China focus of Australian, Japanese PMs visits


The top-level visits take place immediately after foreign ministers of Quad grouping met in the Indian capital last week…reports Asian Lite News

Over the next two weeks, Australia and Japan are expected to discuss threadbare China’s aggressive stance when the Prime Ministers of the two countries visit India. The dialogue will be informed by the need to protect the Indo-Pacific region – home to more than half the world’s population and 60 per cent of the global economy.

While Australian Prime Minister Anthony Albanese is arriving Wednesday, Japanese Prime Minister Fumio Kishida will land in New Delhi on March 19 to further strengthen the India-Japan Special Strategic and Global Partnership.

The top-level visits take place immediately after foreign ministers of the four-nation Quad grouping of India, the United States, Japan and Australia met in the Indian capital last week.

Prime Minister Anthony Albanese(twitter)

It was presided by External Affairs Minister S Jaishankar and attended in person by the US Secretary of State Antony Blinken, Japanese Foreign Minister Yoshimasa Hayashi and Australian Foreign Minister Penny Wong.

The grouping asserted in New Delhi that peace and security in the maritime domain underpins the development and prosperity of the Indo-Pacific region.

It also expressed “serious concern” at the militarisation of disputed features, the dangerous use of coast guard vessels and maritime militia, and efforts to disrupt other countries’ offshore resource exploitation activities.

Analysts believe that when Prime Minister Narendra Modi meets Albanese and Kishida this time, the “hot topic of discussion” will be forging defence cooperation and setting up resilient global supply chains due to the ongoing Ukraine war and Chinese belligerence in the Indo-Pacific with the Xi Jinping regime hiking its military budget to USD 225 billion, which is more than the combined budgets of India ($73 billion), Australia ($48.7 billion) and Japan ($51 billion).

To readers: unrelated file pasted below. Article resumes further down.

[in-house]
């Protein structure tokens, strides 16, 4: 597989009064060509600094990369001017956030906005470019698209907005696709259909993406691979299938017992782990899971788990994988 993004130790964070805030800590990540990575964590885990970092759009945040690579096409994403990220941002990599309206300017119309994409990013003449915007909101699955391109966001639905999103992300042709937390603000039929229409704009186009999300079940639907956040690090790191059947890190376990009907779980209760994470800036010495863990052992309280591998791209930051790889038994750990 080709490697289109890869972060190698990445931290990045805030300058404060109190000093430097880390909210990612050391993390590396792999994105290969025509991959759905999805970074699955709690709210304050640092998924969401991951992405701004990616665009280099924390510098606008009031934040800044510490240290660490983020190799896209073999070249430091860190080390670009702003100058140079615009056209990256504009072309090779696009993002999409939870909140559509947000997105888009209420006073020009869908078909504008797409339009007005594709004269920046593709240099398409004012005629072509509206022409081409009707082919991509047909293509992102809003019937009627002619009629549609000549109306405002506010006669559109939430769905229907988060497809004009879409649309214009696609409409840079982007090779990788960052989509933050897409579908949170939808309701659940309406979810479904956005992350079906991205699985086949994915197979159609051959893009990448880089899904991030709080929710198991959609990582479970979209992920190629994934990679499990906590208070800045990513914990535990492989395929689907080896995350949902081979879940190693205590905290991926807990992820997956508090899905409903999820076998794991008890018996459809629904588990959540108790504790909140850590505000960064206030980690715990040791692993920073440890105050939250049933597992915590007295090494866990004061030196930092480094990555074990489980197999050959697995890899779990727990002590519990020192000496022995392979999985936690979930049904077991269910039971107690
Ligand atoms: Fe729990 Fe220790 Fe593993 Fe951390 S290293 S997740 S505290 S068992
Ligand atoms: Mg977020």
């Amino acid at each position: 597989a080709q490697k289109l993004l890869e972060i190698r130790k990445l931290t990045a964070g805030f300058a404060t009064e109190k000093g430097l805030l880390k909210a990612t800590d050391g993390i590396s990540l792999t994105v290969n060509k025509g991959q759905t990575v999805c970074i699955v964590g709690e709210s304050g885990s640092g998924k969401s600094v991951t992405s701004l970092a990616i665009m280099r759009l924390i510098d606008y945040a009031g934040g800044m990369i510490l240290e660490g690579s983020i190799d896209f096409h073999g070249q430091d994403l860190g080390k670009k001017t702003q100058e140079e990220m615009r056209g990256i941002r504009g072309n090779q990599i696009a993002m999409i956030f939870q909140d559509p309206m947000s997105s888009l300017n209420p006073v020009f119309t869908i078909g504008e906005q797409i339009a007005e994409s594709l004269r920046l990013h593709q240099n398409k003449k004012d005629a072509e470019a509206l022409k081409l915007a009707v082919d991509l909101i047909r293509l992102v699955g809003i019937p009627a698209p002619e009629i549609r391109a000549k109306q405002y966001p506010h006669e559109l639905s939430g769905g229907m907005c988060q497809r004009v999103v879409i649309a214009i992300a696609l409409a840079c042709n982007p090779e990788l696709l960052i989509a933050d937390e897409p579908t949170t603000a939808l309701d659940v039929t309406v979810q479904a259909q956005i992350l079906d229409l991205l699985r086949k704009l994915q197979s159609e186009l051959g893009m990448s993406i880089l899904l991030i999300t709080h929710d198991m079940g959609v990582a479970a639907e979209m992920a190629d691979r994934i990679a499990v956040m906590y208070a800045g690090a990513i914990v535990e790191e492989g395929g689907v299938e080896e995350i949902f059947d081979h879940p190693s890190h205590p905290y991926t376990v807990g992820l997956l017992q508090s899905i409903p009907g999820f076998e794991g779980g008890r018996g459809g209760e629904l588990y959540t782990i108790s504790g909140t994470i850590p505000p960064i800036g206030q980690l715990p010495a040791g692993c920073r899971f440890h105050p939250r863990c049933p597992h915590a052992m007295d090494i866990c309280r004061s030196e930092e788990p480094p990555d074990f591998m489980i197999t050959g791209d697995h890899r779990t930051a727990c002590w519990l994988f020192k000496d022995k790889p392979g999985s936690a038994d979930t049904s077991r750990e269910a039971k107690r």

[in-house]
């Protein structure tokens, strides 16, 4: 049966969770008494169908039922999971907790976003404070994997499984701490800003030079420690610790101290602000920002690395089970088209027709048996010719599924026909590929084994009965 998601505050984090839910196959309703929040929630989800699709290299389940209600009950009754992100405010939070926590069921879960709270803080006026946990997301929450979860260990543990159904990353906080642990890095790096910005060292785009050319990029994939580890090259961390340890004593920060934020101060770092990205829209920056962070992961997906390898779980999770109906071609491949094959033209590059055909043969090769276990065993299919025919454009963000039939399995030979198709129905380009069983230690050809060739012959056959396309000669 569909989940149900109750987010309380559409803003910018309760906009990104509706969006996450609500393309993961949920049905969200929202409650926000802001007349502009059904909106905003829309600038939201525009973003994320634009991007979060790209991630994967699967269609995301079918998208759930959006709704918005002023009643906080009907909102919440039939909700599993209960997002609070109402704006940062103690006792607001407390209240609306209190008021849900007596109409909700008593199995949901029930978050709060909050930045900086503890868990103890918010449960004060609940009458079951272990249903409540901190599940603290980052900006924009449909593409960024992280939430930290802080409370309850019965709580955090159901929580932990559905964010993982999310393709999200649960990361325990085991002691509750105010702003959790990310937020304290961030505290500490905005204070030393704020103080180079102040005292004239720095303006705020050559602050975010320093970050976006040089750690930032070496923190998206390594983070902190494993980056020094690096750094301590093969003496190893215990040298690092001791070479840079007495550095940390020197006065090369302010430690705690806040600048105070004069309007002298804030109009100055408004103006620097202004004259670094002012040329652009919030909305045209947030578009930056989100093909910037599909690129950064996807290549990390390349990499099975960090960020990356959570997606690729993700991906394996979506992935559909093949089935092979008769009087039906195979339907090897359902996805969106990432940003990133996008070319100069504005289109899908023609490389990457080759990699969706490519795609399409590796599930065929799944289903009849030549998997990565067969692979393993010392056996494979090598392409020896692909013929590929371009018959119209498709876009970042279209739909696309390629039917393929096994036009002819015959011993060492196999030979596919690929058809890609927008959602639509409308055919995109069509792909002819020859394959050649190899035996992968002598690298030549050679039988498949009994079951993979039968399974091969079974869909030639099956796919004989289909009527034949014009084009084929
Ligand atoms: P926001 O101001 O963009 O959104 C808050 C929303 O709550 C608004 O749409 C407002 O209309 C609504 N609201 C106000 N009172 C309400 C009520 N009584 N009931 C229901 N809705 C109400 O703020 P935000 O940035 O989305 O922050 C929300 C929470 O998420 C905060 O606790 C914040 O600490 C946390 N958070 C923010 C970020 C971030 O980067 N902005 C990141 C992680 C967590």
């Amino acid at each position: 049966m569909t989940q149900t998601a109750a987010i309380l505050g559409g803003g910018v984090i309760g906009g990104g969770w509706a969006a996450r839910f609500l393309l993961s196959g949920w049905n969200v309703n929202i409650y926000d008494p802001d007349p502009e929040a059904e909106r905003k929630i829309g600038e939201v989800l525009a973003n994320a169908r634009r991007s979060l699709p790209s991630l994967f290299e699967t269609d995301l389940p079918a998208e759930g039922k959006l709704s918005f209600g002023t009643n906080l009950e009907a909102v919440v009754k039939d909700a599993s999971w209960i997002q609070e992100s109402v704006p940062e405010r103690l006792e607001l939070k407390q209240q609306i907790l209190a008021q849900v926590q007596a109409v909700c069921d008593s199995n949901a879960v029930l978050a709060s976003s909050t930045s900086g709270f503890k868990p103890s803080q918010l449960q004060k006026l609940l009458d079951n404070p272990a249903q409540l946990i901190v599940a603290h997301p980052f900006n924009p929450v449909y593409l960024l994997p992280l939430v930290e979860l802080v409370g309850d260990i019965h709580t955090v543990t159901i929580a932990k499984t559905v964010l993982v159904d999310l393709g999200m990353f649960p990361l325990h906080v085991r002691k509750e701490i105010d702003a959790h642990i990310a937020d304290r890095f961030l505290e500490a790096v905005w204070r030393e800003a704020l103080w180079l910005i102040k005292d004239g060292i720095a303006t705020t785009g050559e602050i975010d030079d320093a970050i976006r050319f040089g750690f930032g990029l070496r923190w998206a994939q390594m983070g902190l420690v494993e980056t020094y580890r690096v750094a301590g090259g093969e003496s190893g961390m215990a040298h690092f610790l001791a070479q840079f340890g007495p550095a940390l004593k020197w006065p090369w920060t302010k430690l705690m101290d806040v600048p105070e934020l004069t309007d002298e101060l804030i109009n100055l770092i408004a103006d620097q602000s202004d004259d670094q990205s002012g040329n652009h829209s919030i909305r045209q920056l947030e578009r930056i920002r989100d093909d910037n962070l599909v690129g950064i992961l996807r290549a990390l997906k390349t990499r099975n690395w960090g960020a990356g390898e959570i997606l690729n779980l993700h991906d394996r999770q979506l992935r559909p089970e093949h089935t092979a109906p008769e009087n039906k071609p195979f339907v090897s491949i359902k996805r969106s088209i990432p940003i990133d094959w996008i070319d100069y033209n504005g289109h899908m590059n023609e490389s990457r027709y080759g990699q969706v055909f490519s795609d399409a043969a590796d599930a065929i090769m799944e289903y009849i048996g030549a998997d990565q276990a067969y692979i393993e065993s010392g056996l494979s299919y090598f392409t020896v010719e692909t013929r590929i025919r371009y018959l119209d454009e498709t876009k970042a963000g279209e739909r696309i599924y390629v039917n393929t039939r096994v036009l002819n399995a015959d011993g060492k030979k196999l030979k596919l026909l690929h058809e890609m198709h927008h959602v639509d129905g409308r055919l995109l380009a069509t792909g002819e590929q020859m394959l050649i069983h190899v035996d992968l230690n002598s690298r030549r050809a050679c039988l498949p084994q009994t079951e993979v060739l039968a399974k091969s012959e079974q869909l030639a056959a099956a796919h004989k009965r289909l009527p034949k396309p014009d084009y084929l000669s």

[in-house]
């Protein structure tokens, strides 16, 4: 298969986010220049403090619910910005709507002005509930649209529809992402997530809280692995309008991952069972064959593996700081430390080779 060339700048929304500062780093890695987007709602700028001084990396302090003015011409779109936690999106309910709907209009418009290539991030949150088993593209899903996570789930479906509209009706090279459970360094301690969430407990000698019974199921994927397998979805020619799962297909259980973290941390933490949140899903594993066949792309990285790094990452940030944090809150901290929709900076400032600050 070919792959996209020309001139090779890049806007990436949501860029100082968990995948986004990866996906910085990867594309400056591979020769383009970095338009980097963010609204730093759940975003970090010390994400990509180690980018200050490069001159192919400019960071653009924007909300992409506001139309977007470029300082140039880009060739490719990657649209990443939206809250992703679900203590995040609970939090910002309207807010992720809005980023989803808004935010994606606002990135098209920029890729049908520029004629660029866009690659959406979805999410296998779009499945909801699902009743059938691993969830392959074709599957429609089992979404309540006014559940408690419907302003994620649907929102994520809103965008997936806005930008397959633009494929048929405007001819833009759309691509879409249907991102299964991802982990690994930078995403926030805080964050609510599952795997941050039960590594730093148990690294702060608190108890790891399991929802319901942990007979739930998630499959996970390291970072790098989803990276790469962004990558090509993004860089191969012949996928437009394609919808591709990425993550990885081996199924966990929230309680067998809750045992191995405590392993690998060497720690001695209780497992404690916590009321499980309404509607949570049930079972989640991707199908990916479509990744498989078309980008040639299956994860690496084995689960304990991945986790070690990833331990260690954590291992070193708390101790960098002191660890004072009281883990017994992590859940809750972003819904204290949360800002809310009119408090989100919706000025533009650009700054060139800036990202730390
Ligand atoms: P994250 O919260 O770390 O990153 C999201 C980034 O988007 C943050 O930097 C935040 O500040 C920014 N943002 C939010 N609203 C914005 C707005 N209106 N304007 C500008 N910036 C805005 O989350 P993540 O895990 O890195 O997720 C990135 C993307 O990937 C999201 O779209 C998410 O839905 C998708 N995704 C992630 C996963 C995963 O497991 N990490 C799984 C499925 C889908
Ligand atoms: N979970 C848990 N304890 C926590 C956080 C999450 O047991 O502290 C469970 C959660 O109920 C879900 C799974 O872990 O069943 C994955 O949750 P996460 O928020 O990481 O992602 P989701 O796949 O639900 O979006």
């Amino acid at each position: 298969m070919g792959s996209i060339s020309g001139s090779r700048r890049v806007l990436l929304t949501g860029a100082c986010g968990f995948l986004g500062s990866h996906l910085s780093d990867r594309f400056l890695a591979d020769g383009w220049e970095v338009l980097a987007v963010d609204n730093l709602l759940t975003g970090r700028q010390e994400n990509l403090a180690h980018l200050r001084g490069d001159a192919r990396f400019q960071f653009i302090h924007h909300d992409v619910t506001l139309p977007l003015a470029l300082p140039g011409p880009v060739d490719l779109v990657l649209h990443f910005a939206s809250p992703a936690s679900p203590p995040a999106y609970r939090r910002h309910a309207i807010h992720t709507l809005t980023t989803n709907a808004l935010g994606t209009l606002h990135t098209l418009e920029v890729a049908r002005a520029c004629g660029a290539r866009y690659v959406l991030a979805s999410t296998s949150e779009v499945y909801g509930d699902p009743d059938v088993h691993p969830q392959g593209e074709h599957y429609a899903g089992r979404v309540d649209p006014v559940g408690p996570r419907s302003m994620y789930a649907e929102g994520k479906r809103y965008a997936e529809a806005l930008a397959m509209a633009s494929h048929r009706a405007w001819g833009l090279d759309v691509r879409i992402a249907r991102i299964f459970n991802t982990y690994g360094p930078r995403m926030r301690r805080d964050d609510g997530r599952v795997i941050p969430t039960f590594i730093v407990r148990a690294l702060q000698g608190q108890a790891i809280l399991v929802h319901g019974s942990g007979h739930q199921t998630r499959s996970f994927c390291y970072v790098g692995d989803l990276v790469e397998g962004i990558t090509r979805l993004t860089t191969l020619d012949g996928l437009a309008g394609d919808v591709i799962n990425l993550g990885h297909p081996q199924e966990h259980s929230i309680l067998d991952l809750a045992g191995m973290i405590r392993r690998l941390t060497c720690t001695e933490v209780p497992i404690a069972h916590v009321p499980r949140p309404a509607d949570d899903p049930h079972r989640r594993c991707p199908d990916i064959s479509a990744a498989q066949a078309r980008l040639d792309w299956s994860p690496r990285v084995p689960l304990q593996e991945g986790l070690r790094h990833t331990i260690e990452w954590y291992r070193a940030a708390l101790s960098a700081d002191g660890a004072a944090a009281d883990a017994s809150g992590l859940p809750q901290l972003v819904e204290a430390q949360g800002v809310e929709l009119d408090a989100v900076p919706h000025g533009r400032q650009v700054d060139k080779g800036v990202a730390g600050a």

The Albanese government has already committed to place India “at the heart of Australia’s approach” to the Indo-Pacific and beyond.

Australia’s Deputy Prime Minister and Minister for Defence Richard Marles has maintained that though it would be wrong to assume that China is at the centre of every decision being made to deeper Australian-Indian security cooperation, Beijing’s military build-up is now “the largest and most ambitious” seen by any country since the end of the Second World War.

On Friday, while attending the Quad Foreign Ministers’ Panel at the Raisina Dialogue in New Delhi, Australian Foreign Minister Penny Wong acknowledged that India is a “civilizational power” which brings a different perspective to some of the challenges of the current times.

“I could talk about the extent to which India is a critical power, a great power in the region, that there is no reshaping of the Indo-Pacific with the attributes that Australia would seek without India. I’d also make the point – and I think we’ve seen that in not only in how Jai (Jaishankar) engages with the world and his narrative around it, but also Prime Minister Modi,” said Wong.

On the same day, Japanese Foreign Minister Yoshimasa Hayashi held an hour-long meeting with Jaishankar where the duo not only exchanged views on India’s G20 and Japan’s G7 presidency but also on the situation in Sri Lanka, a country which both New Delhi and Tokyo are trying to bring back on the developmental track in the face of China’s expanding presence in the region.

“Minister Hayashi explained that Japan formulated a new National Security Strategy at the end of last year, and obtained the understanding of Foreign Minister Jaishankar,” said the Japanese Foreign Ministry.

Japan’s Prime Minister Fumio Kishida. (Photo:Xinhua/IANS)

With a string of joint military exercises, India and Japan have already taken cooperation in the security and defence fields to a new level since Kishida’s visit to India last year and the 2nd India-Japan Foreign and Defence Ministerial Meeting (2+2) in Tokyo.

The Quad leaders are expected to meet a number of times this year with Kishida expected to invite PM Modi to the G7 Hiroshima Summit in May and Albanese hosting PM Modi in Australia mid-year for the Quad Leaders’ Summit before visiting India again in September for the G20 Leaders’ Summit.

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